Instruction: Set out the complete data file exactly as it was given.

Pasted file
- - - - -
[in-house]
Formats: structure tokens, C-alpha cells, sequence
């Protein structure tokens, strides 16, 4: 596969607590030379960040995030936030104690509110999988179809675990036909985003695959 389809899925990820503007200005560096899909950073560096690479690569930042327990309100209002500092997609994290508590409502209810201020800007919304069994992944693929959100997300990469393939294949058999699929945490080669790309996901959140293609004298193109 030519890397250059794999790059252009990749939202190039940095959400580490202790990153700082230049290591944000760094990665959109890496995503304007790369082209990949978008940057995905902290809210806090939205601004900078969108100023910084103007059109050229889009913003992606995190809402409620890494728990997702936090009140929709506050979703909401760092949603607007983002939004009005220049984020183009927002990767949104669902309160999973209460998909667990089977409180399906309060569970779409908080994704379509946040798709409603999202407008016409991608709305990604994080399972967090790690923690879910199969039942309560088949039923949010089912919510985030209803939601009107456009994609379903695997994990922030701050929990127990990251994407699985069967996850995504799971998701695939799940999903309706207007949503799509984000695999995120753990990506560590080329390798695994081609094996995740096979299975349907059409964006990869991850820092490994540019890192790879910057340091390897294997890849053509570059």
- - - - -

[in-house]
Formats: structure tokens, C-alpha cells, sequence
């Protein structure tokens, strides 16, 4: 596969607590030379960040995030936030104690509110999988179809675990036909985003695959 389809899925990820503007200005560096899909950073560096690479690569930042327990309100209002500092997609994290508590409502209810201020800007919304069994992944693929959100997300990469393939294949058999699929945490080669790309996901959140293609004298193109 030519890397250059794999790059252009990749939202190039940095959400580490202790990153700082230049290591944000760094990665959109890496995503304007790369082209990949978008940057995905902290809210806090939205601004900078969108100023910084103007059109050229889009913003992606995190809402409620890494728990997702936090009140929709506050979703909401760092949603607007983002939004009005220049984020183009927002990767949104669902309160999973209460998909667990089977409180399906309060569970779409908080994704379509946040798709409603999202407008016409991608709305990604994080399972967090790690923690879910199969039942309560088949039923949010089912919510985030209803939601009107456009994609379903695997994990922030701050929990127990990251994407699985069967996850995504799971998701695939799940999903309706207007949503799509984000695999995120753990990506560590080329390798695994081609094996995740096979299975349907059409964006990869991850820092490994540019890192790879910057340091390897294997890849053509570059």